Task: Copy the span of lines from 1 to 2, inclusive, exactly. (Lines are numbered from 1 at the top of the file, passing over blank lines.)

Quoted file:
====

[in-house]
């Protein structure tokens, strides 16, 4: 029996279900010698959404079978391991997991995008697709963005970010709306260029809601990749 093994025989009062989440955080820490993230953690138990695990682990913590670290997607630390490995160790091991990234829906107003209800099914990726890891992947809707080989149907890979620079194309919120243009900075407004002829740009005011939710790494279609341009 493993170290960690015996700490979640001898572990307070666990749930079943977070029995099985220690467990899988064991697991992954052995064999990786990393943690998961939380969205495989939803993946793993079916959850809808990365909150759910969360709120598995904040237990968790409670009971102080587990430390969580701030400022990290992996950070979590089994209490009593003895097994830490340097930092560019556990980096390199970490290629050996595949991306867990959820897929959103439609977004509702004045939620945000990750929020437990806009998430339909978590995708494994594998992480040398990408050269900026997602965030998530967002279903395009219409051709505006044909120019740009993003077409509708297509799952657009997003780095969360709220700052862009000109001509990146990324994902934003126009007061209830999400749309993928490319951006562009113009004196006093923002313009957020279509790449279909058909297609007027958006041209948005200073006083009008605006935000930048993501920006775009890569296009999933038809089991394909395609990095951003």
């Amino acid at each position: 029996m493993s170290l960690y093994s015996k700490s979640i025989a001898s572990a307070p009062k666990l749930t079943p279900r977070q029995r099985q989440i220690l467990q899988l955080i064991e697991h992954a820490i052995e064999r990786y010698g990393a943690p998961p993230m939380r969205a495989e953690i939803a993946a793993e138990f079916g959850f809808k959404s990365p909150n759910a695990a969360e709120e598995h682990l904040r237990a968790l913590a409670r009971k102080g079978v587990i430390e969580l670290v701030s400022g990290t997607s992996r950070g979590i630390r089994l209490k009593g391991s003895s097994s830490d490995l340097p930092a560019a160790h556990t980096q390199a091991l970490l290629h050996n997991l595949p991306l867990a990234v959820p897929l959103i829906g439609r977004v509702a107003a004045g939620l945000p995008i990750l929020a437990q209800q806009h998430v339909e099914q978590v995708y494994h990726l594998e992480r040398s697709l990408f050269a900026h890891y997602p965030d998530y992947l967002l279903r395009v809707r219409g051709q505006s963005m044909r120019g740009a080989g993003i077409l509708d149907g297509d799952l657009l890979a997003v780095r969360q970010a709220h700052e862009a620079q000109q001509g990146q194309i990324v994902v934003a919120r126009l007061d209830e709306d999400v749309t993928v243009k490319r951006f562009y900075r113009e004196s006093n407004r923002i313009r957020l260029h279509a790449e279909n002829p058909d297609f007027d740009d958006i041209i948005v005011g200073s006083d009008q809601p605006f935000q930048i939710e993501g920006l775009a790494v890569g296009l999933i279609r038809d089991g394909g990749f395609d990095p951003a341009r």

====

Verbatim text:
[in-house]
């Protein structure tokens, strides 16, 4: 029996279900010698959404079978391991997991995008697709963005970010709306260029809601990749 093994025989009062989440955080820490993230953690138990695990682990913590670290997607630390490995160790091991990234829906107003209800099914990726890891992947809707080989149907890979620079194309919120243009900075407004002829740009005011939710790494279609341009 493993170290960690015996700490979640001898572990307070666990749930079943977070029995099985220690467990899988064991697991992954052995064999990786990393943690998961939380969205495989939803993946793993079916959850809808990365909150759910969360709120598995904040237990968790409670009971102080587990430390969580701030400022990290992996950070979590089994209490009593003895097994830490340097930092560019556990980096390199970490290629050996595949991306867990959820897929959103439609977004509702004045939620945000990750929020437990806009998430339909978590995708494994594998992480040398990408050269900026997602965030998530967002279903395009219409051709505006044909120019740009993003077409509708297509799952657009997003780095969360709220700052862009000109001509990146990324994902934003126009007061209830999400749309993928490319951006562009113009004196006093923002313009957020279509790449279909058909297609007027958006041209948005200073006083009008605006935000930048993501920006775009890569296009999933038809089991394909395609990095951003």